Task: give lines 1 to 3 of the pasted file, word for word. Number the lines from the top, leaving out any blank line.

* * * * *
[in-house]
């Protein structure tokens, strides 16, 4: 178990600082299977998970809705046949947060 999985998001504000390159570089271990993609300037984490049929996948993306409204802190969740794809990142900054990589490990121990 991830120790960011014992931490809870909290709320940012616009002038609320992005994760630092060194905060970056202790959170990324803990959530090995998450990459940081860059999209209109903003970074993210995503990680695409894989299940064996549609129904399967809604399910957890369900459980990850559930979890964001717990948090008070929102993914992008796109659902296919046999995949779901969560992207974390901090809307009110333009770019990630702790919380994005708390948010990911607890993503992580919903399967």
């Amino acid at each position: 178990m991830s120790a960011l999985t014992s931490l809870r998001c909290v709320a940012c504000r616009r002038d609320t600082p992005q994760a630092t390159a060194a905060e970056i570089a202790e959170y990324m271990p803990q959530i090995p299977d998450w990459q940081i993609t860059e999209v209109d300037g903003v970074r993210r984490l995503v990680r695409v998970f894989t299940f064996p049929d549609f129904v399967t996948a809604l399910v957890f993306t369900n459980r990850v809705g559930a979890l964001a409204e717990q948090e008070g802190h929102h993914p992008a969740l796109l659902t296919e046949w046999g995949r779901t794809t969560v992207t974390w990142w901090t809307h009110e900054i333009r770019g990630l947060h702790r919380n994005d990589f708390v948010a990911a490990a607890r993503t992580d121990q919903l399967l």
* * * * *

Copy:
[in-house]
């Protein structure tokens, strides 16, 4: 178990600082299977998970809705046949947060 999985998001504000390159570089271990993609300037984490049929996948993306409204802190969740794809990142900054990589490990121990 991830120790960011014992931490809870909290709320940012616009002038609320992005994760630092060194905060970056202790959170990324803990959530090995998450990459940081860059999209209109903003970074993210995503990680695409894989299940064996549609129904399967809604399910957890369900459980990850559930979890964001717990948090008070929102993914992008796109659902296919046999995949779901969560992207974390901090809307009110333009770019990630702790919380994005708390948010990911607890993503992580919903399967």
């Amino acid at each position: 178990m991830s120790a960011l999985t014992s931490l809870r998001c909290v709320a940012c504000r616009r002038d609320t600082p992005q994760a630092t390159a060194a905060e970056i570089a202790e959170y990324m271990p803990q959530i090995p299977d998450w990459q940081i993609t860059e999209v209109d300037g903003v970074r993210r984490l995503v990680r695409v998970f894989t299940f064996p049929d549609f129904v399967t996948a809604l399910v957890f993306t369900n459980r990850v809705g559930a979890l964001a409204e717990q948090e008070g802190h929102h993914p992008a969740l796109l659902t296919e046949w046999g995949r779901t794809t969560v992207t974390w990142w901090t809307h009110e900054i333009r770019g990630l947060h702790r919380n994005d990589f708390v948010a990911a490990a607890r993503t992580d121990q919903l399967l």